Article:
Flying fox

The spectacled flying fox

The spectacled flying fox

In the north-eastern regions of Queensland, from the lush mountains of Tully to the sandy beaches at the tip of Cape York and islands in Torres Strait, is an unsung guardian of biodiversity—the spectacled flying fox. This remarkable species, also known as the spectacled fruit bat, has a crucial ecological role and is facing threats that could jeopardize not just its own survival but also the health of the ecosystems it supports.

Flying foxes, including the spectacled flying fox, are now classified by the IUCN (International Unionfor Conservation of Nature) as endangered and are essential for the vitality of forests and the stability of ecosystems. Their role in dispersing seeds and pollinating flowering plants is indispensable for regenerating forests. They play a vital role in pollinating eucalyptus trees and spreading the seeds of rainforest trees, contributing significantly to the biodiversity of north-eastern Australia.

Apart from their ecological significance, flying foxes hold cultural and spiritual significance for manyAboriginal communities. They are often featured in Dreamtime stories and art, symbolizing various meanings and connections to the land and sky.

Primary threats

In recent years, the spectacled flying fox has faced a rapid decline in population due to a combination of factors. Habitat loss, urbanization, and climate change have all played a role. Extreme weather events, such as heatwaves, have been particularly devastating. In 2018, a heat event in Cairns caused the death of 23,000 individuals. Additionally, negative public sentiment towards flying foxes has led to mistreatment and a lack of support for conservation efforts.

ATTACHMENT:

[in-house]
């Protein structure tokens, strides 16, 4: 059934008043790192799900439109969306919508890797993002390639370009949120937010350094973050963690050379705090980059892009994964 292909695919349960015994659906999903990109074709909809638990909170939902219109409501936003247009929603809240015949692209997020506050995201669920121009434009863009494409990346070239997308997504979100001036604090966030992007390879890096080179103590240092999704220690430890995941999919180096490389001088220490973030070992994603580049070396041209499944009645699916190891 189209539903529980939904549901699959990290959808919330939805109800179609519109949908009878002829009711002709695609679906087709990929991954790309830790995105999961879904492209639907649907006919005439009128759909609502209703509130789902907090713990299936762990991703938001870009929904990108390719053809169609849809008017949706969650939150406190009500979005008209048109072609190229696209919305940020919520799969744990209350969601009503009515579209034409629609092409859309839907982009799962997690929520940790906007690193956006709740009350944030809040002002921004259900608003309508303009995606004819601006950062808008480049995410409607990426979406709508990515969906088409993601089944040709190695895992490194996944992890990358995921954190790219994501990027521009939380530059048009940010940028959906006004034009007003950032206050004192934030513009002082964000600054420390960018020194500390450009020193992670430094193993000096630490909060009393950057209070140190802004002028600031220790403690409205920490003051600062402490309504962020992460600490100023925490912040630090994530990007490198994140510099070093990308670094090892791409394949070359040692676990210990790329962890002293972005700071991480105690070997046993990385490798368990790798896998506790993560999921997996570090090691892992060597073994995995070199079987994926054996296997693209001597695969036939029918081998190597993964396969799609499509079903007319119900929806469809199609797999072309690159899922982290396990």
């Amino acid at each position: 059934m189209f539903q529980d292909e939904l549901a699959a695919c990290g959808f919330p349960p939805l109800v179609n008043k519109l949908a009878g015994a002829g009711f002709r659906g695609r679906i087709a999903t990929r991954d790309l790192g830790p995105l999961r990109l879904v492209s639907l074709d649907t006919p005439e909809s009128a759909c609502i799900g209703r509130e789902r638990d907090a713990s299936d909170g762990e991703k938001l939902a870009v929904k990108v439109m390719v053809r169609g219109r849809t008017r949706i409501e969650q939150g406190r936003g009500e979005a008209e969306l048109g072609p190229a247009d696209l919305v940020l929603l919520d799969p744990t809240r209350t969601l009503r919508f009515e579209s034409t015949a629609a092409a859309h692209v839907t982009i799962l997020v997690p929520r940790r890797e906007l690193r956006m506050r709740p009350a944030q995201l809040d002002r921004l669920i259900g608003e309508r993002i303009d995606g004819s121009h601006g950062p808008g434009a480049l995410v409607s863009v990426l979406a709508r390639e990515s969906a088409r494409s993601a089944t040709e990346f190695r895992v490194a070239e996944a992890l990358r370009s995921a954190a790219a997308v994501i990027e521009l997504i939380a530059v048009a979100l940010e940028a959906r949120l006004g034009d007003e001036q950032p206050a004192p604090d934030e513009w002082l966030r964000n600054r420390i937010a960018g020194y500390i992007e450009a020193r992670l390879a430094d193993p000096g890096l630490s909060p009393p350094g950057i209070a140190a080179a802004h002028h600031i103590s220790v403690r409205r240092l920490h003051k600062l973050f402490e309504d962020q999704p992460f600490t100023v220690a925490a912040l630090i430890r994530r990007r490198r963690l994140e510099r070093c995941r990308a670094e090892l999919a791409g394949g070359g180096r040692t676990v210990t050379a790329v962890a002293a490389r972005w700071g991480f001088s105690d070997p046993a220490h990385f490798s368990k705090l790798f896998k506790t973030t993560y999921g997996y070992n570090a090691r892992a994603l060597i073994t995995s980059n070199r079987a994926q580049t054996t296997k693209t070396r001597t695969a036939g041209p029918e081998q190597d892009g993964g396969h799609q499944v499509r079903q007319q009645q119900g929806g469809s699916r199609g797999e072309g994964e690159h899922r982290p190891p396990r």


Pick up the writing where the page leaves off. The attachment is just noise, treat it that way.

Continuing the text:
How you can help

1. Use safe netting: When protecting fruit trees, use wildlife-friendly netting that doesn’t pose a risk to flying foxes.
2. Support local wildlife carers: Donate to or volunteer with organizations that rescue and care for injured and orphaned flying foxes.
3. Create a flying fox-friendly garden: Plant native trees and provide food sources that attract and support flying foxes, such as flowering plants. The natural diet is rainforest fruits, riparian zone flowers, and flowers from the Myrtaceae, primarily Eucalyptus and Syzygium species.

Resources for Further Information
- Australian Museum’s Spectacled Flying Fox Conservation Information
- Animals Australia’s Spectacled Flying Fox Campaign
-Queensland Government’s Flying-Foxes and Food Trees

Author: Isabella Adonailo